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  1. ABSTRACT

    We report the discovery of six new magnetar counterpart candidates from deep near-infrared Hubble Space Telescope (HST) imaging. The new candidates are among a sample of 19 magnetars for which we present HST data obtained between 2018 and 2020. We confirm the variability of previously established near-infrared counterparts, and newly identify candidates for PSR J1622−4950, Swift J1822.3−1606, CXOU J171405.7−381031, Swift J1833−0832, Swift J1834.9−0846, and AX J1818.8−1559 based on their proximity to X-ray localizations. The new candidates are compared with the existing counterpart population in terms of their colours, magnitudes, and near-infrared to X-ray spectral indices. We find two candidates for AX J1818 that are both consistent with previously established counterparts. The other new candidates are likely to be chance alignments, or otherwise have a different origin for their near-infrared emission not previously seen in magnetar counterparts. Further observations and studies of these candidates are needed to firmly establish their nature.

     
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  2. ABSTRACT

    A significant fraction (30 per cent) of well-localized short gamma-ray bursts (sGRBs) lack a coincident host galaxy. This leads to two main scenarios: (i) that the progenitor system merged outside of the visible light of its host, or (ii) that the sGRB resided within a faint and distant galaxy that was not detected by follow-up observations. Discriminating between these scenarios has important implications for constraining the formation channels of neutron star mergers, the rate and environments of gravitational wave sources, and the production of heavy elements in the Universe. In this work, we present the results of our observing campaign targeted at 31 sGRBs that lack a putative host galaxy. Our study effectively doubles the sample of well-studied sGRB host galaxies, now totaling 72 events of which $28{{\ \rm per\ cent}}$ lack a coincident host to deep limits (r ≳ 26 or F110W ≳ 27 AB mag), and represents the largest homogeneously selected catalogue of sGRB offsets to date. We find that 70 per cent of sub-arcsecond localized sGRBs occur within 10 kpc of their host’s nucleus, with a median projected physical offset of 5.6 kpc. Using this larger population, we discover an apparent redshift evolution in their locations: bursts at low-z occur at 2 × larger offsets compared to those at z > 0.5. This evolution could be due to a physical evolution of the host galaxies themselves or a bias against faint high-z galaxies. Furthermore, we discover a sample of hostless sGRBs at z ≳ 1 that are indicative of a larger high-z population, constraining the redshift distribution and disfavoring lognormal delay time models.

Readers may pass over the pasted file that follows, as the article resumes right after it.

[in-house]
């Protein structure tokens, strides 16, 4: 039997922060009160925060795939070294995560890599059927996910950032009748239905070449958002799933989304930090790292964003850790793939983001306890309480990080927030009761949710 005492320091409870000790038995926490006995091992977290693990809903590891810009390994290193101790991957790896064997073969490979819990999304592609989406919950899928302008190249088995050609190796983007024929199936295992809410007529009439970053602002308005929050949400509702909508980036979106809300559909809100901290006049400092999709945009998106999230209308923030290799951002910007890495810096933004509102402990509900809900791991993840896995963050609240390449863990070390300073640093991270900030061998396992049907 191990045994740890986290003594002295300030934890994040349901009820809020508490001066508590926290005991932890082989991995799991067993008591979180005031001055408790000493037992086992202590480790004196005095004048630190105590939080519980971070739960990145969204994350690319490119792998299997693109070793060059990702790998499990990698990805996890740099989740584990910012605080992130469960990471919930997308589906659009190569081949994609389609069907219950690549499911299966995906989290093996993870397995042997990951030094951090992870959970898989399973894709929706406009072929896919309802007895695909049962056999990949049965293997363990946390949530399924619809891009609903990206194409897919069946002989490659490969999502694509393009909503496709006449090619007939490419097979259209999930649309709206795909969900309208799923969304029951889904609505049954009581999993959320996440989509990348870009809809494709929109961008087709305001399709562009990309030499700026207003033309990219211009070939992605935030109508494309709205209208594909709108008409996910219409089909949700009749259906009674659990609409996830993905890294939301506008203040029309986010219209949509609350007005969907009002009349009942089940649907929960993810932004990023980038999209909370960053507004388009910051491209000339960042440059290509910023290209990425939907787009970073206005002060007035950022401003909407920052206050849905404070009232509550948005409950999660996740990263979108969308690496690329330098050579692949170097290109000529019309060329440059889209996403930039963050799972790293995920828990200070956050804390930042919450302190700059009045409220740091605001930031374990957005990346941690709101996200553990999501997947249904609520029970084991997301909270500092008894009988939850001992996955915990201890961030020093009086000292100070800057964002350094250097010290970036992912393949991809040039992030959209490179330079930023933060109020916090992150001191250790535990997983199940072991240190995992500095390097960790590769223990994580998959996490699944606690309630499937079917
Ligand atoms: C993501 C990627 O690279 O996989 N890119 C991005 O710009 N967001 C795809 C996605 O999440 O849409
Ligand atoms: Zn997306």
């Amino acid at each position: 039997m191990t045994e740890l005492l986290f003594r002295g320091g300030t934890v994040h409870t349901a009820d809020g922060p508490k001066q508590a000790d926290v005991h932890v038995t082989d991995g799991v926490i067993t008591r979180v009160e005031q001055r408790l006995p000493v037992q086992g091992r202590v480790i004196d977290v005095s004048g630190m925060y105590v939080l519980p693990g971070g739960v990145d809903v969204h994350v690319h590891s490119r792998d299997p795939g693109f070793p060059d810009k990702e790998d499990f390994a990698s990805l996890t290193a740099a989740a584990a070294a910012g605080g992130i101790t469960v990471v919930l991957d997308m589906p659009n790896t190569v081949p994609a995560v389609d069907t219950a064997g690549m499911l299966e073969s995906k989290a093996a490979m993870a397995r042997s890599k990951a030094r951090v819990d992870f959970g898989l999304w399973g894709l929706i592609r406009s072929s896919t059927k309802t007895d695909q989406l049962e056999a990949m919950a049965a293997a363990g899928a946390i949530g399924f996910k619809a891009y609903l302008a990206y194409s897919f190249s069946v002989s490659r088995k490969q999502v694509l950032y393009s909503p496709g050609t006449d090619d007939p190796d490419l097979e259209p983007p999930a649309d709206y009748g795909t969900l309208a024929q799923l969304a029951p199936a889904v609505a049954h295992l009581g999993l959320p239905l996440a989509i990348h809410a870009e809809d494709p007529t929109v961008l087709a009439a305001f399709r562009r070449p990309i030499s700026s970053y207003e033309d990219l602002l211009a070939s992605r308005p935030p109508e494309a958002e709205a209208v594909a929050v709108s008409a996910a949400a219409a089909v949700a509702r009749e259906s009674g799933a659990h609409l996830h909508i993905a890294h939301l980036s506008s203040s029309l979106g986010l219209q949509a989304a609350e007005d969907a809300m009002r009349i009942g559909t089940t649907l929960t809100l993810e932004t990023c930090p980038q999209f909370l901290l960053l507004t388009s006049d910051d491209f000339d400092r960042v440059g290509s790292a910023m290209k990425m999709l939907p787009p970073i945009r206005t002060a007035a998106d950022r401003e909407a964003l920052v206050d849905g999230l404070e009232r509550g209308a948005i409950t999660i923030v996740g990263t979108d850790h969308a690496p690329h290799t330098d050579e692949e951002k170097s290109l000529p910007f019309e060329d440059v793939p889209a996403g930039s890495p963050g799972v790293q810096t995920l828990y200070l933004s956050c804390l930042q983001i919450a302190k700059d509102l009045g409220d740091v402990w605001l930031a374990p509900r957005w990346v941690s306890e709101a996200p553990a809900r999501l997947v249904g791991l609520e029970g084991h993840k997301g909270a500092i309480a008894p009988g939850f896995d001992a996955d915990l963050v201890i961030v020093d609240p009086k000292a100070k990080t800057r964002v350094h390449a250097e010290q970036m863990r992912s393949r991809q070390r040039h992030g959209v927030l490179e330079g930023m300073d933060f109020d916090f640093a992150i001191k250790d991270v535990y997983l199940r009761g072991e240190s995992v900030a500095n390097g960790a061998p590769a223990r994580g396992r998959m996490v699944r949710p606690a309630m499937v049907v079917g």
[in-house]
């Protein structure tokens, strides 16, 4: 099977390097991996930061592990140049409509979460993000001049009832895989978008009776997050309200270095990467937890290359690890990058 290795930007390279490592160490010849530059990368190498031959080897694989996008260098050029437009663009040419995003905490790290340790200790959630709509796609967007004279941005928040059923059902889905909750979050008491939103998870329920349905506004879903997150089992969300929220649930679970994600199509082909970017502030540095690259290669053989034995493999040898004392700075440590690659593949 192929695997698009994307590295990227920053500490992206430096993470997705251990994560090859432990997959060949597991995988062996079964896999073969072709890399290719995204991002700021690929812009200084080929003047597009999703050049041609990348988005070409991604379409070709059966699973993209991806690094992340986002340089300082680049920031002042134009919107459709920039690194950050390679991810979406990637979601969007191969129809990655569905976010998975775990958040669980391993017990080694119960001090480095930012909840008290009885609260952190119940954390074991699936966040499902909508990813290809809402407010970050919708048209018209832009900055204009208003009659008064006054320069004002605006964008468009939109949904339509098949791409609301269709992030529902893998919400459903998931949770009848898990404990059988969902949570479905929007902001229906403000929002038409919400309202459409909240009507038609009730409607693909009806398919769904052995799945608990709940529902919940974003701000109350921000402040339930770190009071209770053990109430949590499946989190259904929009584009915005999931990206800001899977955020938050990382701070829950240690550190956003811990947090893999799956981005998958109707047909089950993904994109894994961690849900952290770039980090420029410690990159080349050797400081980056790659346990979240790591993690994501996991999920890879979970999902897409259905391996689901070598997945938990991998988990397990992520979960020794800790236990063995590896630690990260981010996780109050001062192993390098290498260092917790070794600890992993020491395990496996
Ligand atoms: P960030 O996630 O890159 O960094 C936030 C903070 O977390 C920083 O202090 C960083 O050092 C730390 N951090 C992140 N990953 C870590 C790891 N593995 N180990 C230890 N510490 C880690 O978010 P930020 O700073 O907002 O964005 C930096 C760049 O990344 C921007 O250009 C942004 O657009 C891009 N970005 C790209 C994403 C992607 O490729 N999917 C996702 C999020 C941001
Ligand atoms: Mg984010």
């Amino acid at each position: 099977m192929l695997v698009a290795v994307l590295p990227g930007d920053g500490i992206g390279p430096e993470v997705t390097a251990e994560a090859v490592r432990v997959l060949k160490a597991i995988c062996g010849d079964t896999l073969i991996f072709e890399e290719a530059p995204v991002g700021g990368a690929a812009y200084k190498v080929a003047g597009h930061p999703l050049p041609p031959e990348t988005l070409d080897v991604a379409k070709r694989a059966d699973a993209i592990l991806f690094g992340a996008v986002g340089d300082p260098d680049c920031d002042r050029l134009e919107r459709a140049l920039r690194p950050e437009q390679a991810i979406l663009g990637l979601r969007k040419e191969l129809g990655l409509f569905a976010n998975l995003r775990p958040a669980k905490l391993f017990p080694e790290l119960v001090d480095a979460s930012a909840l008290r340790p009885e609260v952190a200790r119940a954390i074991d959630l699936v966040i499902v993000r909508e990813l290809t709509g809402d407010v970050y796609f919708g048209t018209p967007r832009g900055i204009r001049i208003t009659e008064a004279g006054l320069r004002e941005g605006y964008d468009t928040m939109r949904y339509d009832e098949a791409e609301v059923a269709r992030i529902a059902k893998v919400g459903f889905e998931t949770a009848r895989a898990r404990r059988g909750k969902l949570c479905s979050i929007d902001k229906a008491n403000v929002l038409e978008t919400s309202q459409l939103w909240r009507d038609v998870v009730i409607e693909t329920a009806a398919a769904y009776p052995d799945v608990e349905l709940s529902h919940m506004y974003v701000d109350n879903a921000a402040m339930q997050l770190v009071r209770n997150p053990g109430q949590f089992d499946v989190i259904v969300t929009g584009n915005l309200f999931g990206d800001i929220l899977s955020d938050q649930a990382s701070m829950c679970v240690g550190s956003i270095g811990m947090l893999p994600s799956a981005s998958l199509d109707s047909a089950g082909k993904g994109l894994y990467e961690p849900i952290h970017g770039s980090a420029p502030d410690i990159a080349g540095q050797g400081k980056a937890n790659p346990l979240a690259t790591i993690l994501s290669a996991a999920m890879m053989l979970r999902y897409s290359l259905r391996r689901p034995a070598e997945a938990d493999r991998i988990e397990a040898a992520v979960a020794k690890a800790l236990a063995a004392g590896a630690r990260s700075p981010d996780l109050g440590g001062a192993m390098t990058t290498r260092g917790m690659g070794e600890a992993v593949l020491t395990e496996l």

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  3. ABSTRACT

    It is well established that magnetars are neutron stars with extreme magnetic fields and young ages, but the evolutionary pathways to their creation are still uncertain. Since most massive stars are in binaries, if magnetars are a frequent result of core-collapse supernovae, some fractions are expected to have a bound companion at the time of observation. In this paper, we utilize literature constraints, including deep Hubble Space Telescope imaging, to search for bound stellar companions to magnetars. The magnitude and colour measurements are interpreted in the context of binary population synthesis predictions. We find two candidates for stellar companions associated with CXOU J171405.7–381031 and SGR 0755–2933, based on their J–H colours and H-band absolute magnitudes. Overall, the proportion of the Galactic magnetar population with a plausibly stellar near-infrared (NIR) counterpart candidate, based on their magnitudes and colours, is between 5 and 10 per cent. This is consistent with a population synthesis prediction of 5 per cent, for the fraction of core-collapse neutron stars arising from primaries that remain bound to their companion after the supernova. These results are therefore consistent with magnetars being drawn in an unbiased way from the natal core-collapse neutron star population, but some contribution from alternative progenitor channels cannot be ruled out.

     
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